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Huawei Bets Big on Lobbyists

Huawei Bets Big on Lobbyists

Today in international tech news: A Chinese phone equipment company doubles down -- more like quadruples down -- on Washington lobbyists after the House launches an investigation into possible security threats. Also: Facebook has yet another problem in Germany; a report identifies the world's fastest-growing iOS and Android markets; and Samsung leaks an internal memo about Apple.

By David Vranicar
08/28/12 8:15 AM PT

Facing an investigation into whether its growth in the U.S. poses a security threat, Huawei, China's biggest phone equipment maker, has quadrupled the money it spends on Washington lobbyists, according to the Washington Post.

The company spent more than US$800,000 on lobbying from January to June this year, a fourfold increase from the $200,000 it spent during that period a year ago, according to the report.

That explosion in spending came after the November 2011 announcement that the House Intelligence Committee had launched an investigation into Chinese phone equipment makers, namely Huawei and ZTE. The House panel is exploring whether or not the companies' presence in the U.S. facilitates espionage and threatens America's telecom infrastructure.

In the 10 months since the investigation was announced, Huawei has hired six lobbying firms.

Huawei, which had roughly $1.3 billion in revenue in 2011, up from $760 million in 2010, has denied allegations that it has ties to China's military. The company's founder, Ren Zhengfei, is a former member of the Chinese military, which has helped fuel some of the speculation.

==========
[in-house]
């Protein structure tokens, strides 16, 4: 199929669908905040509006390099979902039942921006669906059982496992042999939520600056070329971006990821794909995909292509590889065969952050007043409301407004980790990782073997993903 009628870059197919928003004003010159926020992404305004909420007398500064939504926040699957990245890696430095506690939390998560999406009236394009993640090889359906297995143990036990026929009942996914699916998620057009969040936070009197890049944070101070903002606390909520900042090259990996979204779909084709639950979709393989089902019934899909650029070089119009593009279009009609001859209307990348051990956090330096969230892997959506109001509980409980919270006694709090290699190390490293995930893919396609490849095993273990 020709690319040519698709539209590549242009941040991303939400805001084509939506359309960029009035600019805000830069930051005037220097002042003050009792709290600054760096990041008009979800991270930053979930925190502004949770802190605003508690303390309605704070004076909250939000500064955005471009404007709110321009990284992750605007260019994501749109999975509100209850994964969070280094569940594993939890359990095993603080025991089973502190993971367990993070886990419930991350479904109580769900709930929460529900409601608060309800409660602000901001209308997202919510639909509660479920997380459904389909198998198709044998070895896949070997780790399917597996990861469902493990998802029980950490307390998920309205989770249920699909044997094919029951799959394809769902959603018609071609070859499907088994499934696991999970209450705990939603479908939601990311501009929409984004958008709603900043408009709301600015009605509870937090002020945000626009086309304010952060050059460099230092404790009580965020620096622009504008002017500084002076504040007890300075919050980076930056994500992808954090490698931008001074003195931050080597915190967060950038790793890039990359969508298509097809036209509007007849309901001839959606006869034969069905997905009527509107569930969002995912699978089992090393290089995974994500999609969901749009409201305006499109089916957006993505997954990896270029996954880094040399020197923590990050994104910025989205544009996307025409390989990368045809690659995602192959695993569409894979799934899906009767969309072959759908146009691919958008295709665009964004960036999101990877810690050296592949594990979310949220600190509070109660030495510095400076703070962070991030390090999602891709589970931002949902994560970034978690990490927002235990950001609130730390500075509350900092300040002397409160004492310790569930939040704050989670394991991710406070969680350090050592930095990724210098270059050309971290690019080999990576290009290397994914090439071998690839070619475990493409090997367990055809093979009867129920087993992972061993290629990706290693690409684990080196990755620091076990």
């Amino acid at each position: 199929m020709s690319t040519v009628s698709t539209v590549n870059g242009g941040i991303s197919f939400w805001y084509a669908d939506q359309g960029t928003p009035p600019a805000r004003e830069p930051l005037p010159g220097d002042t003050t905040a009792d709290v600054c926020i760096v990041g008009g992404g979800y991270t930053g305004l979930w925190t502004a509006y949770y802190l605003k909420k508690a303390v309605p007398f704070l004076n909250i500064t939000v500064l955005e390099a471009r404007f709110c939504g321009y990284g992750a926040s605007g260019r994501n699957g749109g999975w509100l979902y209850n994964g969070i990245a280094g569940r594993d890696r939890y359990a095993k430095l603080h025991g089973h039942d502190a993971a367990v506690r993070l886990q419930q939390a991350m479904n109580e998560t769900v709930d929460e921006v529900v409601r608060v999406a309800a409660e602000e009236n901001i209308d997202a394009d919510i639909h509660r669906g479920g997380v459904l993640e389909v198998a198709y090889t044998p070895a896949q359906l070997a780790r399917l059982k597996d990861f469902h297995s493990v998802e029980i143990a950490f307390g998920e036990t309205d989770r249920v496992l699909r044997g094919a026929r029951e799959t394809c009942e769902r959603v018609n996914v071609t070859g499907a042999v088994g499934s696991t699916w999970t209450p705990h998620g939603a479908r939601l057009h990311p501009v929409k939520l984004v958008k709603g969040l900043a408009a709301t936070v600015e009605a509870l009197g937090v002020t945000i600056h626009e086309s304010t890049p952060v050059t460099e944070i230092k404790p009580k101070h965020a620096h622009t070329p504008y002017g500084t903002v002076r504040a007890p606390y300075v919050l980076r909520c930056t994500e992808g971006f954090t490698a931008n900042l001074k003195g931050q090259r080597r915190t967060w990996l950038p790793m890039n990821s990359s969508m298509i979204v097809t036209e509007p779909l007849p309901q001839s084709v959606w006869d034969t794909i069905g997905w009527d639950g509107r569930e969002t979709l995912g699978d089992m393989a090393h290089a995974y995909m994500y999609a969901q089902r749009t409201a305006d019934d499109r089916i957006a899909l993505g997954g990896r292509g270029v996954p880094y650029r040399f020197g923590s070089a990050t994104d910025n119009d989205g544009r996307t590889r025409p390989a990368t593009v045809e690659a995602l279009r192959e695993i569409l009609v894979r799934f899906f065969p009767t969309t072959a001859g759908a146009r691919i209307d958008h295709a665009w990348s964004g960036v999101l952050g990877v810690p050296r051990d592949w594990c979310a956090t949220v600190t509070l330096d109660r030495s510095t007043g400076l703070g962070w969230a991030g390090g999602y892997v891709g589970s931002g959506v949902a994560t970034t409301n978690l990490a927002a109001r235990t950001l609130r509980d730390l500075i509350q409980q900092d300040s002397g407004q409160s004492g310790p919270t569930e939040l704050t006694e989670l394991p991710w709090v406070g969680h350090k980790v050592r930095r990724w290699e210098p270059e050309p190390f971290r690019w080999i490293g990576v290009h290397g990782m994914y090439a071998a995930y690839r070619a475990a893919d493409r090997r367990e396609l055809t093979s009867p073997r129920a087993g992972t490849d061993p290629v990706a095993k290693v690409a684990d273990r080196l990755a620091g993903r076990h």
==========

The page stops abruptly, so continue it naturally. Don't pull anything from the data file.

China is often considered one of the main cyberthreats to the U.S.

Facebook Facing More Problems in Germany

A German consumer lobby group has accused Facebook of violating privacy laws with the company's new app center, App Center.

The group has given Facebook a Sept. 4 deadline to change its practices. If nothing is done, legal action could be taken.

It's turning into a long summer for Facebook in Germany. Data protection officials recently launched an investigation into Facebook's facial recognition software and its practice of retaining user information without their knowledge.

Fastest-Growing Device Markets

China and Chile are the world's fastest-growing markets for iOS and Android devices, according to a report from mobile analytics firm Flurry.

China's smart-device market grew more than 400 percent year-over-year, while Chile's market grew some 279 percent, the report found.

In terms of total iOS and Android devices, the U.S. is No. 1 with 165 million. China is No. 2 at 128 million, and the U.K. is No. 3 at 31 million.

Samsung's Angry Internal Memo

Samsung took shots at Apple Monday, according to an internal memo published on Samsung's blog.

Samsung was fined more than $1 billion on Friday after losing a patent suit to Apple. Samsung's stock value also dipped more than 7 percent Monday, erasing $12 billion in market value.

Samsung lashed out Monday, stating that it trusted consumers to side with companies that value innovation over litigation.

Apple has maintained that Samsung copied its products and that it was justified in pursuing legal action.

The Guardian has a recap of the recent Samsung/Apple drama and what it could mean for the smartphone industry.

Canada Names Anonymous as Threat

Canadian security agencies issued a warning to energy companies that the hacker group Anonymous could be planning attacks on the companies' computers, according to Bloomberg.

Anonymous issued a release in July 2011 stating that oil companies operating in Alberta's oil sands area were harming the environment. More recently, the "environmentalist faction" in Canada has become more radical, officials said.


Tech Trek is a blog that looks at tech news from around the world. David Vranicar is a freelance journalist. His ECT News Network archive, with links to articles and podcasts, is available here. You can email him at david.vranicar@newsroom.ectnews.com.



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